Definition of the SQL Join
A join is an action that projects columns from two or more tables into a new virtual table. Teradata Database supports joins of as many as 128 tables and single‑table views per query block.
A join can also be considered an action that retrieves column values from more than one table.
See “Outer Join Relational Algebra” on page 263 for definitions of the relational algebra terms project, restrict, and product.
In queries that join the tables, you can specify four basic types of join:
You can combine join types, for example, make natural inner and outer joins as well as Θ inner and outer joins.
Natural and Theta Joins
The natural join and the Θ (theta) join are the two basic types of join.
The natural join is an equality join made over a common column set with matching column names such as a primary index or primary key-foreign key relationship that is expressed in a WHERE clause equality condition. For example,
... WHERE a.custnum = b.custnum ...
The Θ join is a more general type of join where you can use conditions such as greater than (>), greater than or equal to (≥), less than (<), less than or equal to (≤), in addition to equality (=). For example,
... WHERE a.custnum > b.custnum ...
If the Θ operator is equality (=), then the join is considered an equijoin. In certain cases, the natural join and the equijoin are identical. Because Teradata SQL does not support the ANSI SQL‑2011 NATURAL JOIN syntax, it does not recognize a practical difference between natural and equijoins, which are considered equivalent. While both joins are made over an equality condition, the column names on which tables are joined need not match in an equijoin, while they must match in a natural join.
SQL also supports two other special join cases: the cross join, or Cartesian product, and the self‑join.
For more detailed information about these join types, see the following topics:
Note that intersection and Cartesian product are special cases of the join operation. See “INTERSECT Operator” in SQL Functions, Operators, Expressions, and Predicates.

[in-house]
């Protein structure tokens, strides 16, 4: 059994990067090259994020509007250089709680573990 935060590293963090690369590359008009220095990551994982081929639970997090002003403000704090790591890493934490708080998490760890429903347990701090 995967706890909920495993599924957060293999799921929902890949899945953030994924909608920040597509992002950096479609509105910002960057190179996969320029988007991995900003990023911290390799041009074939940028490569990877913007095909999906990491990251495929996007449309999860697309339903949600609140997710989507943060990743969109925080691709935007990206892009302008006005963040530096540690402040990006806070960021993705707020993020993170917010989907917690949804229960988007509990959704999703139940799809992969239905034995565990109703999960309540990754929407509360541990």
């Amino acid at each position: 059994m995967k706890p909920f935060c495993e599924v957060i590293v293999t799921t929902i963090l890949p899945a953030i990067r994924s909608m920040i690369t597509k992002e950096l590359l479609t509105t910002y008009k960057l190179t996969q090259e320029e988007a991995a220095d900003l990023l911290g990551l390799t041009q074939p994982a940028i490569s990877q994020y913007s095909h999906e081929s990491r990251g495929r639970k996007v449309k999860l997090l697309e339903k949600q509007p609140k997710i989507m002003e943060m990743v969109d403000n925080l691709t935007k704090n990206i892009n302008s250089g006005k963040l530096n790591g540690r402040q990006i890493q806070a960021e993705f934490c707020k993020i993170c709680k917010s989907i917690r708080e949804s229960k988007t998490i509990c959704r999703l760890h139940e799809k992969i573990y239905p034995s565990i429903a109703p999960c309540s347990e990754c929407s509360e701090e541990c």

Inner and Outer Joins
The inner join projects only those rows that have specific commonality between the joined tables. Because the inner join does not include rows that have no counterpart in the other table, it is sometimes said to lose that information.
For more information about inner joins, see:
The outer join is meant to provide a method for regaining the "lost" information the inner join does not report. The outer join is an extended inner join that projects not only those rows that have commonality between the joined tables, but also those rows that have no counterpart in the other relation.
Depending on how you write an outer join, it can project the inner join rows plus any of the following: the nonmatching rows of the left table, the nonmatching rows of the right table, or the nonmatching rows from both. The attributes of the complementary row sets of an outer join are represented in the result set by nulls.
For more information about the outer join and its various types, see:
Outer joins are somewhat controversial for several reasons:
For more information about issues with nulls and the outer join, see Database Design.
For more information about coding outer joins, see:
Joining Tables and Views That Have Row‑Level Security Constraints
Teradata Database supports joining tables and views that have row-level security constraints if the tables or views have the same row‑level security constraints. Otherwise, the system returns an error.
For more information about row‑level security constraints, see Security Administration and “CREATE CONSTRAINT” in SQL Data Definition Language Detailed Topics.